A lot of fuss is often made about how difficult legal translation is. But, while it is challenging, it’s also interesting and rewarding. This is partly because of the differences between legal systems.
Nothing is set in stone in legal translation. Legal systems are unique and ever-changing, and therefore the concepts and terms used in them are also constantly evolving and often differ from those in other systems, even terms that look the same. (If you dig deep enough, you can even find differences between established translations like contract and contrato.)
As a result, legal translators need to have a good grounding in the legal systems they translate to and from, and term research often requires more than just a bilingual dictionary. Target language equivalents often suffice as translations, but you have to know what terms mean in their systems to determine whether you can use a term for a given purpose and audience. If you can’t use a target language equivalent, or none exists, you have to dig into your bag of tricks for another solution.
More options = more fun
Paraphrases, borrowings, neologisms and translator’s notes are among the strategies that you get to use more often in legal translation than other types of translation. Hence the greater joy had by legal translators. Maybe calling it joy is pushing it, but you do have to stretch your translator’s brain somewhat, and this can make things interesting and sometimes even satisfying. As well as knowing how and when to use different strategies, you also have to have the confidence to use them, sometimes even flying in the face of the other translations you find (if you did your research and are taking into account the purpose and audience, this shouldn’t pose a problem).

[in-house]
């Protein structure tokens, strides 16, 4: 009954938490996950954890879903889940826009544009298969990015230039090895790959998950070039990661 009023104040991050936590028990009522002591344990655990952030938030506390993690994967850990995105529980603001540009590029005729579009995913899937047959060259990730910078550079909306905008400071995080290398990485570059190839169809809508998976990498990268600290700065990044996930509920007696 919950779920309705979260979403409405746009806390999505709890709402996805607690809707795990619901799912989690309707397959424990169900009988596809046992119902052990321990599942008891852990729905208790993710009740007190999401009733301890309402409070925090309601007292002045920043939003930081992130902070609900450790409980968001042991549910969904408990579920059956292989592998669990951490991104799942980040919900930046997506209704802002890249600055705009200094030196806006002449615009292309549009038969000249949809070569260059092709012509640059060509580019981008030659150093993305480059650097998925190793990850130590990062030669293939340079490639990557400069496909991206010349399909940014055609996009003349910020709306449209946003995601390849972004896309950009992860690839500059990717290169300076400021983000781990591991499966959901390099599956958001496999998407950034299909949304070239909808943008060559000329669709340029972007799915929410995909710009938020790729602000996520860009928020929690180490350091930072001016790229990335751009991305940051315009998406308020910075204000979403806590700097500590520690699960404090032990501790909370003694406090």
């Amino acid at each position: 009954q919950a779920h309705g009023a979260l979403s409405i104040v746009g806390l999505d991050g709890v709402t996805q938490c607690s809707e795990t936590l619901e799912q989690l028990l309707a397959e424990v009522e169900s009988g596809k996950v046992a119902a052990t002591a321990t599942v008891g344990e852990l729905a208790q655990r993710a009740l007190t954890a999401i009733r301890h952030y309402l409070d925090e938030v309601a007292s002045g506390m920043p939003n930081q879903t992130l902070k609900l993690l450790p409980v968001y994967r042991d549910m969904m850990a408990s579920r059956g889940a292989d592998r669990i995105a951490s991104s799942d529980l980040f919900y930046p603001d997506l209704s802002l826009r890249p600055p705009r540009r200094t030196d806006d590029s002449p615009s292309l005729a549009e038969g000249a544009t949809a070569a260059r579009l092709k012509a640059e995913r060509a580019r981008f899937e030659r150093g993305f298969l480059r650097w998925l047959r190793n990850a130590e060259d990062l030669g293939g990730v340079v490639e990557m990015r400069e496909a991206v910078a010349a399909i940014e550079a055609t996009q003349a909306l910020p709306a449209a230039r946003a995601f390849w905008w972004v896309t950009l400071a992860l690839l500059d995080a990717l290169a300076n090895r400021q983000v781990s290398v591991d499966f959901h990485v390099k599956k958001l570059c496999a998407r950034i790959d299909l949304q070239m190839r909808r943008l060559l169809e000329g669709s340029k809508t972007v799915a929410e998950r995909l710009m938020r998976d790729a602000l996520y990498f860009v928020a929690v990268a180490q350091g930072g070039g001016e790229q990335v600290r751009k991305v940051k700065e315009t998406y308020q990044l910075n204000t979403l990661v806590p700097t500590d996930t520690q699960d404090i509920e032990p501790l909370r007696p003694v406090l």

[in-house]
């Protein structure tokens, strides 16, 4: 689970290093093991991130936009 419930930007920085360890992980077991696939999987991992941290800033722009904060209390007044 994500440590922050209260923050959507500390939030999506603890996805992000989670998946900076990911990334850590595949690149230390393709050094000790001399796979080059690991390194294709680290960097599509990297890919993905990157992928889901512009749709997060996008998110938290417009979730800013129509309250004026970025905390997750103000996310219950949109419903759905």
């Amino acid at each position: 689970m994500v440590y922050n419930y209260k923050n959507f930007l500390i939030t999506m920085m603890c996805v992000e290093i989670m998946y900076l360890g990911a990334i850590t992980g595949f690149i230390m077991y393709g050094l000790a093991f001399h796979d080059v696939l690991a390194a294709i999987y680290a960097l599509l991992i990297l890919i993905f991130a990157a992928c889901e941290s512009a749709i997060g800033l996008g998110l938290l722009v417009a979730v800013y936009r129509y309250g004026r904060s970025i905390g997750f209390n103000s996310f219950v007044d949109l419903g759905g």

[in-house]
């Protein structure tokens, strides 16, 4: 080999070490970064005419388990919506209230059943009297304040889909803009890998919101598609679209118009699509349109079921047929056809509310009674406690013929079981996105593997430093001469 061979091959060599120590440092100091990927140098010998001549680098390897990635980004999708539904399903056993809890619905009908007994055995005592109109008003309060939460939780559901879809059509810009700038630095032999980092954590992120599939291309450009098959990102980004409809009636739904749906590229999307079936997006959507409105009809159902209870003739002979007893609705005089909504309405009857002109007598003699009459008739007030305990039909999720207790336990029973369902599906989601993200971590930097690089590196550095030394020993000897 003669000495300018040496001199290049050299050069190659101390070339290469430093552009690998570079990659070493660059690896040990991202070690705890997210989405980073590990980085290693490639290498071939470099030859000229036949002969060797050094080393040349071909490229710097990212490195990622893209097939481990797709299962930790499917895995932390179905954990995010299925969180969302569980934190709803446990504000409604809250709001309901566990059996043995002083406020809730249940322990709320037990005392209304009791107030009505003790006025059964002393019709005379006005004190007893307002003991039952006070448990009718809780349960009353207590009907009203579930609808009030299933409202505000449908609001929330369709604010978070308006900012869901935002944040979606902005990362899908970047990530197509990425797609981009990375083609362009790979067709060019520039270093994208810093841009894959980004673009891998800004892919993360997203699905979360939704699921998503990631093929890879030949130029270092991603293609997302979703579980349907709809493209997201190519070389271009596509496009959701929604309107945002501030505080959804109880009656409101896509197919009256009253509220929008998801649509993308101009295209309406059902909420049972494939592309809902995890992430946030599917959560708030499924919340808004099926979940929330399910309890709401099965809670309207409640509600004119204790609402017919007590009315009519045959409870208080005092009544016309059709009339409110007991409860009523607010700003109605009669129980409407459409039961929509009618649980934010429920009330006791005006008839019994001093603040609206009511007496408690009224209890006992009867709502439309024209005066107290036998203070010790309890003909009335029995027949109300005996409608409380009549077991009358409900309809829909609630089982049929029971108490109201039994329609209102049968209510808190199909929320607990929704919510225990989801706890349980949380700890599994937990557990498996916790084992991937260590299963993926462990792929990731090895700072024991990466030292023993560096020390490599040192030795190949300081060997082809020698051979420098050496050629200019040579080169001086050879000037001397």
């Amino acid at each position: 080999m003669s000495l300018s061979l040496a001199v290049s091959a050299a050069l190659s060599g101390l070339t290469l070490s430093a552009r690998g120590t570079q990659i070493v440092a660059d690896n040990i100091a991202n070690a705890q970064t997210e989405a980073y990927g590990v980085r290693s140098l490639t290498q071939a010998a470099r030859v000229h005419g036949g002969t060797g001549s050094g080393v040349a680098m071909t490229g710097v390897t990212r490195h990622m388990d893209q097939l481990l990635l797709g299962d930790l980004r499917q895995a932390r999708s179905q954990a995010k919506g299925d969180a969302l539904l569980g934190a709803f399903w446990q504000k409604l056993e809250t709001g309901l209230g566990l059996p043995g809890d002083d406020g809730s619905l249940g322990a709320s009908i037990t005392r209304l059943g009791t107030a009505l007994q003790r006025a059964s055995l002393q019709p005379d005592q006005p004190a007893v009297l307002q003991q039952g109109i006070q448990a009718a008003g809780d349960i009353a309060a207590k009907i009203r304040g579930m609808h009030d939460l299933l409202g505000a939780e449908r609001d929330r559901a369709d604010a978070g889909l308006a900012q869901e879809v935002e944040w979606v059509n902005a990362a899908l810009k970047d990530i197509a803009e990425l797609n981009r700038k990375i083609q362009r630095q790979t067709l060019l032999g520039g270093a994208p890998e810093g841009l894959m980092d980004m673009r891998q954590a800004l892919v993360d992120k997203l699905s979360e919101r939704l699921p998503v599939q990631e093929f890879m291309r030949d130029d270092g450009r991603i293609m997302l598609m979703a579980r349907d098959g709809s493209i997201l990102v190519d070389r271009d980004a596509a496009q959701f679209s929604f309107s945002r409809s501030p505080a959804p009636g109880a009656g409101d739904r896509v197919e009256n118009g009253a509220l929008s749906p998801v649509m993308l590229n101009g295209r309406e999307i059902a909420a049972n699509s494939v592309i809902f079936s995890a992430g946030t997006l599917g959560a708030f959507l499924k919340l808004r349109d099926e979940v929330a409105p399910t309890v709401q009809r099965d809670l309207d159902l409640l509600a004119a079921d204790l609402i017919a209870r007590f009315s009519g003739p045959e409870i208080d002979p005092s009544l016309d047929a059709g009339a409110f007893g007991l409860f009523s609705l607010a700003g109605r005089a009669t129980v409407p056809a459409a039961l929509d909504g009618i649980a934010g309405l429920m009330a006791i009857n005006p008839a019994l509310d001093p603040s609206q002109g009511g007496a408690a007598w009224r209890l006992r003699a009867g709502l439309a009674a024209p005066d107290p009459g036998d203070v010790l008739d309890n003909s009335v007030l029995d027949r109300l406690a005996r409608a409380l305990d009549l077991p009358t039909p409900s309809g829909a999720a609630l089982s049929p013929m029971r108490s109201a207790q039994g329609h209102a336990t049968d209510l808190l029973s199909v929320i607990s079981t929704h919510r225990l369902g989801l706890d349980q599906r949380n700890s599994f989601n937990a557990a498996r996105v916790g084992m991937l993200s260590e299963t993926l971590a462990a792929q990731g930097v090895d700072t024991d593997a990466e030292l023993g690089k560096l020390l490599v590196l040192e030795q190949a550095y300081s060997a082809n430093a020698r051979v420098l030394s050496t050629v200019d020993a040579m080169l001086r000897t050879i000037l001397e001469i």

The differences between legal systems keep you on your toes. Likely looking translations can never be taken for granted—you never know what subtle yet important differences they may hide. You must research diligently in monolingual as well as bilingual sources, particularly when you find yourself venturing into unfamiliar areas of knowledge. When you reach shaky ground of this kind, you may be tempted to play bilingual-dictionary roulette and go with whatever synonym looks best without fully grasping what the terms mean. When you get this urge, try to ignore it—for the good of your translation and your development as a translator. Go to other sources and research a bit deeper, just to make sure.
So, these are the joys gained from the fact that legal systems are unique. Legal translators also have more fun because they need to be creative and good writers (not just accurate ones, as we sometimes hear), but more about that some other day.